The Right to Information (RTI) Act is under fire again. As per media reports, the government has put forth a proposal to undermine the autonomy of information commissioners - the Modi sarkar wants to empower itself to receive and probe complaints against them.
Information commissions adjudicate on appeals and complaints of citizens who have been denied access to information under the sunshine law. In recent times, the commission has ordered disclosure of information which has proved to be inconvenient and embarrassing for the government―from disclosure of educational qualifications of the Prime Minister to details of deliberations in the Reserve Bank of India about demonetisation.
According to reports, the government has proposed setting up of two bureaucrat-led committees; one to receive and decide on complaints against the Chief Information Commissioner and another for complaints against Information Commissioners. For complaints against the Chief, the committee shall comprise the Cabinet Secretary, the Secretary of DoPT and a retired Chief Information Commissioner. For complaints against information commissioners, the committee will consist of the Secretary (Coordination) in the Cabinet Secretariat, the Secretary of DoPT and a retired commissioner.
Empowering such sarkari committees to receive and decide complaints against information commissioners is a clear attempt to destroy their independence. It would become a means to intimidate commissioners to toe the government line – directions to disclose inconvenient information could invite adverse consequences.
Apart from being extremely regressive, the move would be illegal as the RTI Act envisages the Information Commissions as independent institutions and provides several safeguards to insulate them from government control and interference. Section 14(1) of the law states that commissioners can be removed only by the President “on the ground of proved misbehaviour or incapacity after the Supreme Court, on a reference made to it by the President, has, on inquiry, reported that the Chief Information Commissioner or any Information Commissioner, as the case may be, ought on such ground be removed”.
Another problem with the BJP government’s proposal is that it has been drafted in absolute secrecy without any public consultation – in contravention of the fundamental democratic principles of transparency and peoples’ participation in policy making. This is not the first time that the current government has tried to stifle the autonomy of the transparency watchdogs. The latest proposal comes in the backdrop of amendments that the BJP government was surreptitiously trying to push in 2018. The amendments sought to empower the Central government to decide the tenure, salaries, allowances and other terms of service of all information commissioners in the country, despite the fact that these are already defined in the RTI Act.
“Empowering such sarkari committees to receive and decide complaints against information commissioners is a clear attempt to destroy their independence. It would become a means to intimidate commissioners to toe the government line – directions to disclose inconvenient information could invite adverse consequences.”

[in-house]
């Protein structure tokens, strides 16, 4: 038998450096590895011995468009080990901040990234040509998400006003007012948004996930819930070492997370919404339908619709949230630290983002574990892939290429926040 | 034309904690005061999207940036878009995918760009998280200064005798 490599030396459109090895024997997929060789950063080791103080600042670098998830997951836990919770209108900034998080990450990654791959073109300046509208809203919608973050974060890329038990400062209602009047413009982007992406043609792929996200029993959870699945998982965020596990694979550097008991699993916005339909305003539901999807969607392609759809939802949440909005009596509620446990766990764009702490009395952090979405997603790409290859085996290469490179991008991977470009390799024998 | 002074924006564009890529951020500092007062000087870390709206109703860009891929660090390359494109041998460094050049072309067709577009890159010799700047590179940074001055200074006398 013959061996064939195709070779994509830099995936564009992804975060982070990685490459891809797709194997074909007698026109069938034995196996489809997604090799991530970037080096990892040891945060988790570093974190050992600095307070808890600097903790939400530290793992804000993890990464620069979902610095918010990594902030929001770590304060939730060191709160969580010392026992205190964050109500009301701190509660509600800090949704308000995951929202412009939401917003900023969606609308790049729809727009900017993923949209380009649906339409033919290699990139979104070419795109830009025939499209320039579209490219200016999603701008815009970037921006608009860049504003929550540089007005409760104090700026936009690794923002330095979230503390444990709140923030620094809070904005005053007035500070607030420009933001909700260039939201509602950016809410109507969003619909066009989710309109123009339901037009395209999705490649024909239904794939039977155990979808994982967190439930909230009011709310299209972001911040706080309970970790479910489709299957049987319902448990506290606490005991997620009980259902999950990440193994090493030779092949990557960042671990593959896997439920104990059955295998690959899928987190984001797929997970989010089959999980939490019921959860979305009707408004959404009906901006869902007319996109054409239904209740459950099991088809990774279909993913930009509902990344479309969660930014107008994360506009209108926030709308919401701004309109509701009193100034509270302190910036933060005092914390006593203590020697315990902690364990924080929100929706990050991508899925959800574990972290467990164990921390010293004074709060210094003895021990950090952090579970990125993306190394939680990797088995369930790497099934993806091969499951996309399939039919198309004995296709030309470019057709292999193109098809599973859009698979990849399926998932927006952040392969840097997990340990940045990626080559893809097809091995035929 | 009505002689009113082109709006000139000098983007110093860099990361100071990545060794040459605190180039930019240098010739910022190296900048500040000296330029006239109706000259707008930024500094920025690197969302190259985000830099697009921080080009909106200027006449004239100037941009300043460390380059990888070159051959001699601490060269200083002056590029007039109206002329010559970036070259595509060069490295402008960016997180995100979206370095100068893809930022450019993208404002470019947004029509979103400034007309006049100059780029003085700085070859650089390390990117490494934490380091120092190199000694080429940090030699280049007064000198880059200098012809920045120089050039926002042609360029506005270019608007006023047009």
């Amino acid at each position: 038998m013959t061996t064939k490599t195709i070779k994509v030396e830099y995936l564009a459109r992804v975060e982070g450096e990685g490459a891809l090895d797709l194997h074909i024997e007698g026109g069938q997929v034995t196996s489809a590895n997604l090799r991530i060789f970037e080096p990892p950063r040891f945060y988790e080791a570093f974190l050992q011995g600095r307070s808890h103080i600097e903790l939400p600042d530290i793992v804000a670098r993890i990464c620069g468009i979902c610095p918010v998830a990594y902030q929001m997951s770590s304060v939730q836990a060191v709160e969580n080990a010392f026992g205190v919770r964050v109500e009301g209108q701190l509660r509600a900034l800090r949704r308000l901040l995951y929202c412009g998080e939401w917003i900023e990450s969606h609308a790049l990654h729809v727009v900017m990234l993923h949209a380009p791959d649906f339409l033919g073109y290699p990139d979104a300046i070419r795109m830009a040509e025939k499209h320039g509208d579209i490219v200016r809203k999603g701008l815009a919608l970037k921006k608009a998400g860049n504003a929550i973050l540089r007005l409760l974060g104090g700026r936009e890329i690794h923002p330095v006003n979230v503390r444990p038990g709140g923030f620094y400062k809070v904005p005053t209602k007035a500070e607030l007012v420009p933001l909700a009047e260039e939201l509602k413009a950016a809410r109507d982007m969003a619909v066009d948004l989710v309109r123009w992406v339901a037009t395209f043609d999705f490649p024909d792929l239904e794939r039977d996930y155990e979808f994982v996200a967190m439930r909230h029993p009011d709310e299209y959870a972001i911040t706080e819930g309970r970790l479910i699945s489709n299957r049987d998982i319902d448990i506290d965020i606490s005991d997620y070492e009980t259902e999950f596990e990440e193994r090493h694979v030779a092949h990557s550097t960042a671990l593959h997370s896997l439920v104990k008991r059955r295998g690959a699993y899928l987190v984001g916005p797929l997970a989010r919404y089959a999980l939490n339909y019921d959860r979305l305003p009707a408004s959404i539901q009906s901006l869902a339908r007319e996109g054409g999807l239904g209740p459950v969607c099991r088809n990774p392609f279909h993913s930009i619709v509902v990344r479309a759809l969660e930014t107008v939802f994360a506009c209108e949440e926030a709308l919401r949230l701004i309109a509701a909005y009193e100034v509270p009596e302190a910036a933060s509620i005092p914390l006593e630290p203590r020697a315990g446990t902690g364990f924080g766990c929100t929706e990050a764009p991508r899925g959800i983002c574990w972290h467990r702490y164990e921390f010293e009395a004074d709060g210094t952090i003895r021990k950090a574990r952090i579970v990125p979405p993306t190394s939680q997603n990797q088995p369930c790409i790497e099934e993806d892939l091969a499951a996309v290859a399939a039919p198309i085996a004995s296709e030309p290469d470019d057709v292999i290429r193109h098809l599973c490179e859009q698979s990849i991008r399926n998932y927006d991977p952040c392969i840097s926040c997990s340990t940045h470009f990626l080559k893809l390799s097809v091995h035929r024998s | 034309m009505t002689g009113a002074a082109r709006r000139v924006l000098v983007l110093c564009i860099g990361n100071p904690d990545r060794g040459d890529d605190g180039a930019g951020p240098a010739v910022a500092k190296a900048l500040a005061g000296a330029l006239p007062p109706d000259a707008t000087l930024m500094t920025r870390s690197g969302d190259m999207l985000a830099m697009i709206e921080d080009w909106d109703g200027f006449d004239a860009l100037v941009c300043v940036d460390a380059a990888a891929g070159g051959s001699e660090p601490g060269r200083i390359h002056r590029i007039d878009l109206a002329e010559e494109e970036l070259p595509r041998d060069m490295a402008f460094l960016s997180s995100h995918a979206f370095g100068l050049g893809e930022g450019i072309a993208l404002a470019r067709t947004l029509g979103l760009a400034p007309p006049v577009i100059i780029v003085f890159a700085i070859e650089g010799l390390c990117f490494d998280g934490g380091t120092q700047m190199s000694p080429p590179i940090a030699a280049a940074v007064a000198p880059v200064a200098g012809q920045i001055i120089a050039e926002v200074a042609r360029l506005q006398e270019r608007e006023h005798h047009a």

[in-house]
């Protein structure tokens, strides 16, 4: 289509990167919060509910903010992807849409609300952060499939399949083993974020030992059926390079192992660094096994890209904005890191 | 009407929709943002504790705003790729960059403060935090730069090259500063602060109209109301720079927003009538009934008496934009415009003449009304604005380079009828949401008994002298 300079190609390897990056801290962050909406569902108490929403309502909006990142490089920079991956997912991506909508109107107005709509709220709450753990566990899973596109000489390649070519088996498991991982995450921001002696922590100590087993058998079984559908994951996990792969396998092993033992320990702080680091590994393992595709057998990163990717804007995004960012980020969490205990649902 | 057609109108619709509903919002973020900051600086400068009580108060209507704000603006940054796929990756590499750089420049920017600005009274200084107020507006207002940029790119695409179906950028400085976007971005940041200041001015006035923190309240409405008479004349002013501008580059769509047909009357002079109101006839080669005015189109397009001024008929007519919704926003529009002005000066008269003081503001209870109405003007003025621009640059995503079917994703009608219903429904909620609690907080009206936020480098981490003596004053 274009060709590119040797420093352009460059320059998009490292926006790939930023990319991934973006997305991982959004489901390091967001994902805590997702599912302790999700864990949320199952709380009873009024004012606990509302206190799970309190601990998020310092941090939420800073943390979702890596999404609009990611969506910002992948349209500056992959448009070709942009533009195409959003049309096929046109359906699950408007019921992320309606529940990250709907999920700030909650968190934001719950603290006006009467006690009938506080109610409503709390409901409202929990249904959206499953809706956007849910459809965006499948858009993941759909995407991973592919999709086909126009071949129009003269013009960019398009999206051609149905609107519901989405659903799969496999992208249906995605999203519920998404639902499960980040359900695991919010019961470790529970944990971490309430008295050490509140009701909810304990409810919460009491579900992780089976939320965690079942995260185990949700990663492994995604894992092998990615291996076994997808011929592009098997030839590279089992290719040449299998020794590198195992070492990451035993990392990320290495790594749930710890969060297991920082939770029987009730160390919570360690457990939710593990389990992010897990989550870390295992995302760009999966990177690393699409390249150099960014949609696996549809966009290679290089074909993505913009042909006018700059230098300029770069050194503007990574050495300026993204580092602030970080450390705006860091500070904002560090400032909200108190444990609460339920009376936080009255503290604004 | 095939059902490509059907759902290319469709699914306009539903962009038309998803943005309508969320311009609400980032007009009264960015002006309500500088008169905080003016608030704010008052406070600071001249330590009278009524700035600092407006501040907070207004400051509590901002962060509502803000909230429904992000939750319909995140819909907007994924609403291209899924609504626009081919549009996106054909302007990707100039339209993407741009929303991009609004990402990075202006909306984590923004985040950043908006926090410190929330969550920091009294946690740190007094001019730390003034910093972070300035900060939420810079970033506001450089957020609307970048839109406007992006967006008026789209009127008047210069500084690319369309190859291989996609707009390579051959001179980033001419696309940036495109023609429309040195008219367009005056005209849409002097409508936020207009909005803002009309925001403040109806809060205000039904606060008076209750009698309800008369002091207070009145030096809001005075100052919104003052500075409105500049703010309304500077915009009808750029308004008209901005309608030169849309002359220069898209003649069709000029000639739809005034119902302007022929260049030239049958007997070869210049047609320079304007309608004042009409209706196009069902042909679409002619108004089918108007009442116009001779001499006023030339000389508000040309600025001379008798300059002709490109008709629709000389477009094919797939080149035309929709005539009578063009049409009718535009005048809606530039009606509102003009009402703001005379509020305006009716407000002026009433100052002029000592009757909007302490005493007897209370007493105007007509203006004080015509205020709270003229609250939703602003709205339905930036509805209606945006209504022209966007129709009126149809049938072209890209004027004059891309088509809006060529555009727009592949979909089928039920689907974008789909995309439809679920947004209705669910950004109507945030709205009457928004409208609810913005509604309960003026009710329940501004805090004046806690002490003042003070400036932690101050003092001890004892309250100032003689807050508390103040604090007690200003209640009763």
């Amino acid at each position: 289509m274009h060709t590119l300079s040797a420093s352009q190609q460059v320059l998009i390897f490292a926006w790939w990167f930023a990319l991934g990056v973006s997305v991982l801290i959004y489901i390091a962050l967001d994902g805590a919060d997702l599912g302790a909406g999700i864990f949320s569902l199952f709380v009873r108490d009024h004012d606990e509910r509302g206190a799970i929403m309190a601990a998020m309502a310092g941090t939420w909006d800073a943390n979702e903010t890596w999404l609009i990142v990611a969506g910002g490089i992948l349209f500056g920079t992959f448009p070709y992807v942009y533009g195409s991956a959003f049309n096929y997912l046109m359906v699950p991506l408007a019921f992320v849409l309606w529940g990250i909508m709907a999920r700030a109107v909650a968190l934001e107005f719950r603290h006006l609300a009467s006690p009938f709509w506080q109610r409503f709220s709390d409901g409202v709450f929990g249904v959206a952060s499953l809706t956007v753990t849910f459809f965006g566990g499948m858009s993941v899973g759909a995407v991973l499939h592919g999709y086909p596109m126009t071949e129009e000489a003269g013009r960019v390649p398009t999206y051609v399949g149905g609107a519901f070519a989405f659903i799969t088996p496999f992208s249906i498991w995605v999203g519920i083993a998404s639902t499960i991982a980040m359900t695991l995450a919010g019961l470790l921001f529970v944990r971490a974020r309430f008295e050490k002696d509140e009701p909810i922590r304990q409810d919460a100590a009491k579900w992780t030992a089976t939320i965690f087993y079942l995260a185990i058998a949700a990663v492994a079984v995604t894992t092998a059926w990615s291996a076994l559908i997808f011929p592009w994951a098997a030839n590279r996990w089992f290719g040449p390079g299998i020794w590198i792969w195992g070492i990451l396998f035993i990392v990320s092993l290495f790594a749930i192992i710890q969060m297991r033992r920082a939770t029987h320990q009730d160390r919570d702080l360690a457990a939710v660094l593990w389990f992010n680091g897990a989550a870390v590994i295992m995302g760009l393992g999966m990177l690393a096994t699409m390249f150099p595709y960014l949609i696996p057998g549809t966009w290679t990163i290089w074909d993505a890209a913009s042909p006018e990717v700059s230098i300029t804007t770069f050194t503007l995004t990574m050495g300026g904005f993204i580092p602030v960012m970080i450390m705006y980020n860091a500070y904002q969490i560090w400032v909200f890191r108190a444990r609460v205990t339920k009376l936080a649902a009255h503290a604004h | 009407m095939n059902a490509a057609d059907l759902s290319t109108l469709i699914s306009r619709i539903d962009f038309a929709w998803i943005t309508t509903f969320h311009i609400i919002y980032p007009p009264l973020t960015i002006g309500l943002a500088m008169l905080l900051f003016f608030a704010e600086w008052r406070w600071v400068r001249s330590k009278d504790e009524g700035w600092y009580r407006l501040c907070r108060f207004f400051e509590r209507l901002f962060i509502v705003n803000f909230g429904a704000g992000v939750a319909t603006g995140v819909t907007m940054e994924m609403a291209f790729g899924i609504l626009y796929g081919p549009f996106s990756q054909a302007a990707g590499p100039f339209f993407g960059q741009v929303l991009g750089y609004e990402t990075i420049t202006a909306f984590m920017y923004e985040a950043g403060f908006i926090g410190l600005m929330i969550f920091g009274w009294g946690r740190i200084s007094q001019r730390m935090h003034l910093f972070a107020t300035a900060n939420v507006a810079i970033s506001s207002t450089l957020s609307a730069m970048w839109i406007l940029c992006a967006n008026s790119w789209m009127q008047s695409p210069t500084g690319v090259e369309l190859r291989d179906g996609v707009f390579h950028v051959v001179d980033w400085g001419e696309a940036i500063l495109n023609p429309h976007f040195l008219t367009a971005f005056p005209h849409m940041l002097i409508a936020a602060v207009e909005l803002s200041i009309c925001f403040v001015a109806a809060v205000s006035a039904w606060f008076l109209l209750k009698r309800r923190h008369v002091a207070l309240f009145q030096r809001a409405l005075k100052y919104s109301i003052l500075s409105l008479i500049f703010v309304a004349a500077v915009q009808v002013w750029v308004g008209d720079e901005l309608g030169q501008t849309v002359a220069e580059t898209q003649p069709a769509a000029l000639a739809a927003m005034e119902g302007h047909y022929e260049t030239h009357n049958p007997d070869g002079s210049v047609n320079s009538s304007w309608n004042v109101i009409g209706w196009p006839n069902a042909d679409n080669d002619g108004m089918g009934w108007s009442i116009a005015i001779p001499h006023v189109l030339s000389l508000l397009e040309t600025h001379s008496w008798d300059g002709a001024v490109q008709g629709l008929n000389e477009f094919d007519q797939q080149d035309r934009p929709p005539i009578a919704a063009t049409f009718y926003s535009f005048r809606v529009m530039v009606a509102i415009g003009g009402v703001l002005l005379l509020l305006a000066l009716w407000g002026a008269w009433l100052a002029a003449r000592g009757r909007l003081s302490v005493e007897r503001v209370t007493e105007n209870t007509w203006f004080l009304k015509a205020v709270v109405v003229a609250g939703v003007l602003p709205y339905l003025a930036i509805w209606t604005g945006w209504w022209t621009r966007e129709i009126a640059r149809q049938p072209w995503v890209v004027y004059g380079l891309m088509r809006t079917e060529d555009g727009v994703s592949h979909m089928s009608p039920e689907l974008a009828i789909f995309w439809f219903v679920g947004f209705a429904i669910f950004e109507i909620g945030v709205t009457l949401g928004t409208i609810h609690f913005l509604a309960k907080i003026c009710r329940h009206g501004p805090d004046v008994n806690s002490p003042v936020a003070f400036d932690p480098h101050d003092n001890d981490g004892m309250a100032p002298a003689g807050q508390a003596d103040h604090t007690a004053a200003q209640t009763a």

Since April 2018, when it was first reported that the RTI Act was likely to be amended, citizens took to the streets and campaigned against the amendments. In every subsequent Parliamentary session, the amendment bill was listed for introduction, but was finally dropped due to overwhelming public pressure.
The BJP government’s onslaught on the transparency law has not been limited to attempts to compromise the autonomy of information commissions. The government impaired the functioning of the Central Information Commission (CIC) by not making appointments to fill vacancies. Ever since the BJP came to power in 2014, not a single appointment to the CIC has been made unless citizens approach courts and get necessary directions. In 2018, out of a total sanctioned strength of 11 commissioners, the CIC was functioning with just 3 commissioners. It was finally only on the orders of the Supreme Court that the Chief and four commissioners were selected by the PM-led selection committee.
Not making timely appointments leads to huge backlogs of appeals and complaints resulting in inordinate delays in the commission, which renders the law meaningless for citizens. In February 2019 the Supreme Court, taking serious note of the government’s failure to make timely appointments, ordered that the process of appointing new information commissioners must be initiated at least one or two months prior to retirement of existing commissioners. Further, in order to ensure transparency in the appointment process, the court directed that particulars of applicants, short-listing criteria and details of deliberations of the search and selection committees, be made public.
The track record of the current government has been extremely poor with respect to institutions of oversight. In January 2019, the Supreme Court was forced to overturn the illegal removal of the CBI Director by the government. The move to usurp disciplinary powers to probe and decide complaints against information commissioners is another step in the same direction.
The BJP came to power on the plank of anti-corruption. The last five years, however, have witnessed repeated attempts to undermine the RTI Act which has empowered millions of people across the country to expose graft. The latest proposal to subvert the RTI Act exposes the real intent of the government – to not be answerable to the people of the country.
The authors are co-petitioners in a Public Interest Litigation filed in the Supreme Court seeking appointment of Information Commissioners. They are also members of the National Campaign for Peoples’ Right to Information (NCPRI) and Satark Nagrik Sangathan (SNS).